Believe it or not, it’s been two years since Google released the original Nest Hub (formerly Home Hub). After a long wait, the second-generation Nest Hub is here, and while the design sees minor tweaks, it’s getting significant new features in the form of sleep tracking and gesture controls. Despite the changes, Google only bumped the price modestly up to $99, $10 above the original model.
If you find wearing a sleep tracker uncomfortable, you may find the Nest Hub’s contactless tracking a good solution. The Nest Hub (2nd Generation) (Nest Hub for the rest of this article) embeds a Soli Radar chip in the device’s upper right-hand corner. That empowers the device to include Sleep Sense, a contactless tracking mechanism to monitor your sleep.
It’ll “watch” the closest person to the hub to keep track of motion, snoring, coughing, and even breathing. Like the original Nest Hub, the updated version doesn’t have a camera to alleviate some privacy concerns with bringing a Hub into your bedroom. Privacy is the name of the game here, and Google promises not to use your sleep data for advertising purposes.
And thanks to that lack of a camera, the Nest Hub can only track movement, not faces or specific bodies. And while the Nest Hub can listen for snoring and coughing, that work is done on-device and doesn’t touch Google’s servers. If that’s not enough for you, you can turn off the sleep sensors in-app or with the hardware switch (which also disables the microphone).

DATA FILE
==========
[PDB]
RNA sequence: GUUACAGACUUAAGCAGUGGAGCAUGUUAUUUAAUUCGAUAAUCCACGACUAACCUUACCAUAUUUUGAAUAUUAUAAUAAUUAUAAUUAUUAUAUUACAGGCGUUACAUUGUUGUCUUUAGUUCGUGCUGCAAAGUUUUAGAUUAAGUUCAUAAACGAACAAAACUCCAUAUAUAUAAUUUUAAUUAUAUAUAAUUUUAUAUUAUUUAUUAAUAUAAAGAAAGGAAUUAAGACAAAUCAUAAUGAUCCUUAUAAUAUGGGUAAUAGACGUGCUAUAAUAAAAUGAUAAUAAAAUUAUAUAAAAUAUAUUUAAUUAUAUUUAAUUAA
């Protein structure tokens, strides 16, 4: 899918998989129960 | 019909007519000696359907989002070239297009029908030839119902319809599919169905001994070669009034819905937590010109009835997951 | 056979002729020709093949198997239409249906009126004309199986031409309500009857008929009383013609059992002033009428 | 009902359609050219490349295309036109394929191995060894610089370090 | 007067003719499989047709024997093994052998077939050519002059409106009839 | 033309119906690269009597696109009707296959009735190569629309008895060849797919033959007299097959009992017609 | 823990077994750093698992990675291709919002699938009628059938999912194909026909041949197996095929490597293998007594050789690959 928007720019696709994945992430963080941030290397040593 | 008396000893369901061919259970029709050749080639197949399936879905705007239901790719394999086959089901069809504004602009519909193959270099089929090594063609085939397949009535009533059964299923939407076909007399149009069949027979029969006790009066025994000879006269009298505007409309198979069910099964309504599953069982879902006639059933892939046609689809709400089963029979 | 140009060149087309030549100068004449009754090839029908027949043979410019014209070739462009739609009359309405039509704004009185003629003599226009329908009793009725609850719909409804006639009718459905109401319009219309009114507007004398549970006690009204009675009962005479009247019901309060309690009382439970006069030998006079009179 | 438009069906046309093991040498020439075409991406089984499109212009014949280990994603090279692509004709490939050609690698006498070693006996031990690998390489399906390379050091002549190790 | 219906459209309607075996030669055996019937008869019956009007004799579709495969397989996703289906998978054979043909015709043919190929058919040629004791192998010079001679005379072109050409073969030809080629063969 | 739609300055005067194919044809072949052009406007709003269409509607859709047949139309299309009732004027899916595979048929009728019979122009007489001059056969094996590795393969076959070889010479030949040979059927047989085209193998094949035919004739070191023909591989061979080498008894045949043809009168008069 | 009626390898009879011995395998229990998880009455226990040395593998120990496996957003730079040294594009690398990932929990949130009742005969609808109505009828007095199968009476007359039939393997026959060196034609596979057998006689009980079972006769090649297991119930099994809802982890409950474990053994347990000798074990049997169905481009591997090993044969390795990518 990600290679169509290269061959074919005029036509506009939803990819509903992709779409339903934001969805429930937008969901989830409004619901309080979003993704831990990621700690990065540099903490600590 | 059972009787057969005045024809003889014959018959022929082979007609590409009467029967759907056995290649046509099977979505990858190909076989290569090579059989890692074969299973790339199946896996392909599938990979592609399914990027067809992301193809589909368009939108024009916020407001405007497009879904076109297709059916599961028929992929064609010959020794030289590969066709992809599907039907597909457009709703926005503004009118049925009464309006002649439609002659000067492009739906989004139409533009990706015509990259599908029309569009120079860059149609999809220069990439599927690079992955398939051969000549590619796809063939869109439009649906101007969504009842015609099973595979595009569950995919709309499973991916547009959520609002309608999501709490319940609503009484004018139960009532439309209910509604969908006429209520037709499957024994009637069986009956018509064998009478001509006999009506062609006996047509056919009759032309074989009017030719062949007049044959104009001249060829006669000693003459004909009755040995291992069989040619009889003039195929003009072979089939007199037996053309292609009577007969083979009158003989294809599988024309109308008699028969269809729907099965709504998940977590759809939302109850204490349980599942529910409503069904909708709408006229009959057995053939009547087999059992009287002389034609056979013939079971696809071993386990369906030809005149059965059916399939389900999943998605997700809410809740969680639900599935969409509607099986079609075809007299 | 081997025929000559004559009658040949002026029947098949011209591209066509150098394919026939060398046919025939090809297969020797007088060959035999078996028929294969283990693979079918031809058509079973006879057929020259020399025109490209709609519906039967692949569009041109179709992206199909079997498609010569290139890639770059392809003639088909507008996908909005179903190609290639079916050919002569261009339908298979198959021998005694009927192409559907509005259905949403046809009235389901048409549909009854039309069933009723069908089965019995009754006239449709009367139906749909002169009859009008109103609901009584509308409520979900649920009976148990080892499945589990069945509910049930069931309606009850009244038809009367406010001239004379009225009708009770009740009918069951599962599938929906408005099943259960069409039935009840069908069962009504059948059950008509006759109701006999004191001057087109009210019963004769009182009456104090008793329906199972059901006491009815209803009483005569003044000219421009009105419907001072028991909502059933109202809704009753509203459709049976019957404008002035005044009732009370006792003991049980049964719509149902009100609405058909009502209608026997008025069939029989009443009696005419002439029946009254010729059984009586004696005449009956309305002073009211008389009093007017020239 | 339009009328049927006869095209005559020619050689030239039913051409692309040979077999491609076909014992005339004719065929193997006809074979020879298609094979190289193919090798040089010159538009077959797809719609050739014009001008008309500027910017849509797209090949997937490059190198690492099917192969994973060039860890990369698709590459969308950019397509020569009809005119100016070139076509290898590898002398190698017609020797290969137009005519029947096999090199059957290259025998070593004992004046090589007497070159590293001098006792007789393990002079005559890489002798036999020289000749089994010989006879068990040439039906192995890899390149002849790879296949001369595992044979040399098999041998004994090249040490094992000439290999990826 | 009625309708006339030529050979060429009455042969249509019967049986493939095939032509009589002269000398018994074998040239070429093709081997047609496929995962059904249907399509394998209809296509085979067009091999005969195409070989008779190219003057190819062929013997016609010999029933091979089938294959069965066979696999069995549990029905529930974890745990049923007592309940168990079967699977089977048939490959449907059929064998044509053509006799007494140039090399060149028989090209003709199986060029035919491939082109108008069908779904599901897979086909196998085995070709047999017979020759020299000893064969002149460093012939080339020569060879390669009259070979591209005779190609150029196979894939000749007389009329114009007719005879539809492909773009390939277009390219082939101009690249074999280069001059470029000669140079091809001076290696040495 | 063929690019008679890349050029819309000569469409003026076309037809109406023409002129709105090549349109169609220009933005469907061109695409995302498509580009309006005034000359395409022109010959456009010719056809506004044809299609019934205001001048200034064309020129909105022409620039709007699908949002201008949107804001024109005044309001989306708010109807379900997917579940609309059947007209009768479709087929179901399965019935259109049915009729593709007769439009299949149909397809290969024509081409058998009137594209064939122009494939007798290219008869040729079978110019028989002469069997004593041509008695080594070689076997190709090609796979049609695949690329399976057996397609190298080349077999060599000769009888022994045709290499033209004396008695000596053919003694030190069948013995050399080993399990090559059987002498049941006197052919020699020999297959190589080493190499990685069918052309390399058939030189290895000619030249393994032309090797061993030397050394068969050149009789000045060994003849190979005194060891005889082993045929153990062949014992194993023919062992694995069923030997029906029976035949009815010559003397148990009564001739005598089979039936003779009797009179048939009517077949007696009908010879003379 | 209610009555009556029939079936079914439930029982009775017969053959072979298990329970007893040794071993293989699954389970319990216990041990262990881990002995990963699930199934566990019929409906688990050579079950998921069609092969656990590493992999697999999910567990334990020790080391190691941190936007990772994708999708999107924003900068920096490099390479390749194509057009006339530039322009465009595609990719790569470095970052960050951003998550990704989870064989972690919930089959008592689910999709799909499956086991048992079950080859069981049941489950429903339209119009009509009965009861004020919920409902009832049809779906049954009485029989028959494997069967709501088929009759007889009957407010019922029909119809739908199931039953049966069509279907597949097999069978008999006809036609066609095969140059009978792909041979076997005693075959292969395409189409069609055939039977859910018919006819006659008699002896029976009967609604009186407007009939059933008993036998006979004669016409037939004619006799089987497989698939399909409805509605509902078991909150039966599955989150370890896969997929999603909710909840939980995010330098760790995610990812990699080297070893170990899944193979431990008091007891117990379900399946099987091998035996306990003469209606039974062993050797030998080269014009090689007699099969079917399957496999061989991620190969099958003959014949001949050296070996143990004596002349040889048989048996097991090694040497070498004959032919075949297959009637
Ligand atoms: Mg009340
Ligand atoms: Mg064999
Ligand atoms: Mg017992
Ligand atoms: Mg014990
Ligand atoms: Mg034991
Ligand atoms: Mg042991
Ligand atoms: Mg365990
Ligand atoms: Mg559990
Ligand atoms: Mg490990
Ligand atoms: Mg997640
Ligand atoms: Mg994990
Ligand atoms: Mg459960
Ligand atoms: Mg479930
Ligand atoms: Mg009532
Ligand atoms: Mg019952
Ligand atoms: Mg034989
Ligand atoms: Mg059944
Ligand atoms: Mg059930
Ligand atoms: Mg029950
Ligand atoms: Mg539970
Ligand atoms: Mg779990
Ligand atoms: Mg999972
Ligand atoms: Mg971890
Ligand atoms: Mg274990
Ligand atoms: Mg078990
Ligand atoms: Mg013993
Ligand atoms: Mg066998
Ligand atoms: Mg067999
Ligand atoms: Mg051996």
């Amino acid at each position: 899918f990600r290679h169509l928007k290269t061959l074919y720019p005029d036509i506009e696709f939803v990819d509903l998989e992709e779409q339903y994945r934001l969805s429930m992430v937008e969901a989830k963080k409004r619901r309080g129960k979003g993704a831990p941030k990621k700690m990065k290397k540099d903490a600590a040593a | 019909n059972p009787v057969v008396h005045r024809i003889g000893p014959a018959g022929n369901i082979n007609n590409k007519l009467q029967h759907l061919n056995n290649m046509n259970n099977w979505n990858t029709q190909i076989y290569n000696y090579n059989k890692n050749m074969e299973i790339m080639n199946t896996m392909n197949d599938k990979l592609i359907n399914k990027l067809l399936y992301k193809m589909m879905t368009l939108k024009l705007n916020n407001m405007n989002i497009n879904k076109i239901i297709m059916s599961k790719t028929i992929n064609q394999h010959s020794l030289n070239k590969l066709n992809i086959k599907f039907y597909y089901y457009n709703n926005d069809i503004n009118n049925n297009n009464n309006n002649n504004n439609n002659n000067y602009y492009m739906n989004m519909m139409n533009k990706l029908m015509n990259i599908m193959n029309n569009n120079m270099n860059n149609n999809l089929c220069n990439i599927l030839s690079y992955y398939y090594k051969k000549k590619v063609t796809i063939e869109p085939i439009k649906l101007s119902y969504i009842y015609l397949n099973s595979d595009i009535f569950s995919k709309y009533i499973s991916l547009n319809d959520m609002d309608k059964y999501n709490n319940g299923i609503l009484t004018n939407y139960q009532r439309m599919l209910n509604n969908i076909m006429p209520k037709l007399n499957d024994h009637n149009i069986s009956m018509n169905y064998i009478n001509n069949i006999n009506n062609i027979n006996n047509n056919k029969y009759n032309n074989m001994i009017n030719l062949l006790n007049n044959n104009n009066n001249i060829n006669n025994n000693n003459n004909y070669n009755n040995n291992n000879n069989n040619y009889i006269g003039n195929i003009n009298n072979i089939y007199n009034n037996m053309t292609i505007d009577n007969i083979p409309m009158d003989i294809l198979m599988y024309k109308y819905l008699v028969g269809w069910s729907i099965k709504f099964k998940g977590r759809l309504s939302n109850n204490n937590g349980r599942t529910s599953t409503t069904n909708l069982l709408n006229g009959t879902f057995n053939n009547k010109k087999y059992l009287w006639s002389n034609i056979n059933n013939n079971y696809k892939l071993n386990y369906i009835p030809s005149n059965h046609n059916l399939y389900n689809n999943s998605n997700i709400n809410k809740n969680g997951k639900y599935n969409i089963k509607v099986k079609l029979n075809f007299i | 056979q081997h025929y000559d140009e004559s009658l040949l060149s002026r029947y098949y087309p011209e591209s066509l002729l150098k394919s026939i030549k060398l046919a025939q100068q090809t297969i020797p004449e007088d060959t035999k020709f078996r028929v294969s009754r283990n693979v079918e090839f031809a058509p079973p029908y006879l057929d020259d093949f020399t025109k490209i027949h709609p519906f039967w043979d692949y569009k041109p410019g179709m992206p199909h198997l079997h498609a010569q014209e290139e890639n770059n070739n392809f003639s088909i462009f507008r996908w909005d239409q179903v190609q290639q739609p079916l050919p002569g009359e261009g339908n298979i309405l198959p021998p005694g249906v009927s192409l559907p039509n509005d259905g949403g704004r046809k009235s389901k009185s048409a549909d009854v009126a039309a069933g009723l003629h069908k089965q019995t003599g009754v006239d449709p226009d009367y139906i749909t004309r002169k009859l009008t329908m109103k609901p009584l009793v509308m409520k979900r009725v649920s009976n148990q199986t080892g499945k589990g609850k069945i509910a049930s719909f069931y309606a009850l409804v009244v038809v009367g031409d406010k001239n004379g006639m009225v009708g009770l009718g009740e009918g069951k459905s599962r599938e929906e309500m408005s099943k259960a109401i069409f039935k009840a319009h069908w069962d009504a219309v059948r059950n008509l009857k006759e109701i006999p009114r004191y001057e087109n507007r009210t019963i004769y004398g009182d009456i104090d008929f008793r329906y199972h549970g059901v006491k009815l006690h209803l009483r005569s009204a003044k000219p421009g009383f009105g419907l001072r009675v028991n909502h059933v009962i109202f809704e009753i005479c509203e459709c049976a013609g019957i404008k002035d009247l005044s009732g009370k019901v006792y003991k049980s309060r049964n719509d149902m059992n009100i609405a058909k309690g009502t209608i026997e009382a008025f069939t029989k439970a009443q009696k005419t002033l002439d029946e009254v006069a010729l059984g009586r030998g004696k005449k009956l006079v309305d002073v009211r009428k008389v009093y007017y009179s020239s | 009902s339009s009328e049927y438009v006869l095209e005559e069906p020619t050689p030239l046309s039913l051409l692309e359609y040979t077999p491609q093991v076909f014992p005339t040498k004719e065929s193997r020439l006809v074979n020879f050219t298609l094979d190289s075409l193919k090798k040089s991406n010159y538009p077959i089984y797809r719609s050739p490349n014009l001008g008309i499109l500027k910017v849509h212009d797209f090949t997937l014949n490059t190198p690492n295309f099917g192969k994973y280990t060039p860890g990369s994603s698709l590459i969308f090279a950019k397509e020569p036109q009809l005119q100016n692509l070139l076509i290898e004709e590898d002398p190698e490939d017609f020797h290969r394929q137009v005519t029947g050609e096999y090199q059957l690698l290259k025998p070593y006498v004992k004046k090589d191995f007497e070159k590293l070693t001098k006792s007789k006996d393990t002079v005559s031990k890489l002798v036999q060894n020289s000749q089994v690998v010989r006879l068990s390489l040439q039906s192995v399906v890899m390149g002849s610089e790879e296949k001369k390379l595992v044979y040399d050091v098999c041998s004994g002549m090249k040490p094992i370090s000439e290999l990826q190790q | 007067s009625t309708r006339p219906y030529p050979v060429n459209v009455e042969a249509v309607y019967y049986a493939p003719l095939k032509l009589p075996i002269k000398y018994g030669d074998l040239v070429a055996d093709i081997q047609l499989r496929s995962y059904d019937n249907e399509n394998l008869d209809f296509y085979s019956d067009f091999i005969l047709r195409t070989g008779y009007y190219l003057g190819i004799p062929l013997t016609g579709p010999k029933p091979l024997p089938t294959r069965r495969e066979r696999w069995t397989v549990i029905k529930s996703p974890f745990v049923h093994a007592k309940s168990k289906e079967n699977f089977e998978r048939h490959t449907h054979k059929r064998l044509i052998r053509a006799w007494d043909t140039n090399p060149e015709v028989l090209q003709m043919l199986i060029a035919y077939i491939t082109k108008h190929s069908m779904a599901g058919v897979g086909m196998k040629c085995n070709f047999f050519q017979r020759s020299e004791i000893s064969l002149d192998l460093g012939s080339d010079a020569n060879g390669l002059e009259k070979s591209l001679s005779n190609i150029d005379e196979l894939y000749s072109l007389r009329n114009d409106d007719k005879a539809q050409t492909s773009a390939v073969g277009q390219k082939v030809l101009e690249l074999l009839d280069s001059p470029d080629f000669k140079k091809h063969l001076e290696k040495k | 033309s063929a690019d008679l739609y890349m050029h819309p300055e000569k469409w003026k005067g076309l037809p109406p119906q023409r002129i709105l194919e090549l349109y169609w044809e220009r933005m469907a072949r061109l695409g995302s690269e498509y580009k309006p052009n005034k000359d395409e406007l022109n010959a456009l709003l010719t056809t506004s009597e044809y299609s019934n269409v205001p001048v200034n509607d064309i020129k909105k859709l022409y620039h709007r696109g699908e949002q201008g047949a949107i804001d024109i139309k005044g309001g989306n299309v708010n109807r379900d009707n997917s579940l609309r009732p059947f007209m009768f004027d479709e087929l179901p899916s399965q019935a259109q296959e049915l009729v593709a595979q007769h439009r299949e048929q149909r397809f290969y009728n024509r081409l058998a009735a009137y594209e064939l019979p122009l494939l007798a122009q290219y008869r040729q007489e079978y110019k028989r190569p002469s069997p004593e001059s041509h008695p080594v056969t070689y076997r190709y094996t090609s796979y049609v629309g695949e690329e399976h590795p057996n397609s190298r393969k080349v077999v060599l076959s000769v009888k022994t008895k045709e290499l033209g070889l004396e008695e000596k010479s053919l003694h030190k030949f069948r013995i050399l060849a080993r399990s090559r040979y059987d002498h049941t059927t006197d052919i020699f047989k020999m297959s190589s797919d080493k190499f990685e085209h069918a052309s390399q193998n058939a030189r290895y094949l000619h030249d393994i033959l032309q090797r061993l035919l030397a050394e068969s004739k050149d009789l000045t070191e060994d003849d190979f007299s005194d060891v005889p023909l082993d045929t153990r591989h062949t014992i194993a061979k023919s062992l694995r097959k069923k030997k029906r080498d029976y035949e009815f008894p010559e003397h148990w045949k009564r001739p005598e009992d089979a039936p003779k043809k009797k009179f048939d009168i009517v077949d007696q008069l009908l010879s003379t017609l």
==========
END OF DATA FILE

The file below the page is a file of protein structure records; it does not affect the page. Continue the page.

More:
When you’re ready to see your sleep data, you can get to it through the Nest Hub’s display or in the Google Fit on Android and iOS. The Nest Hub can show your sleep data first thing in the morning, and you can ask to see it at any time. Google says the second-gen Nest Hub will come with Sleep singings as a “free preview until next year.” How much it will cost after that isn’t clear.
As for the new Nest Hub itself, the hardware gets a mild redesign. Like the Nest Hub Max, the display now has a “floating tv” view, thanks to a taller stand. It still has wide bezels that give the Nest Hub a “picture frame” look. Google says the Nest Hub will produce “50 percent more bass than the original Hub,” so it should sound better.
And when you’re not using the Soli Radar for sleep tracking, it doubles as a gesture sensor. You can pause or play music at any time by tapping the air in front of the Nest Hub. If you prefer local controls, the Nest Hub has a dedicated on-device machine learning chip that moves some of the Assistant experiences to your local device, though that feature is limited to the U.S. for now. And the new Nest Hub will support Project CHIP, making it future proof for smart homes.
You can pre-order the Nest Hub now for $99 at the Google Store.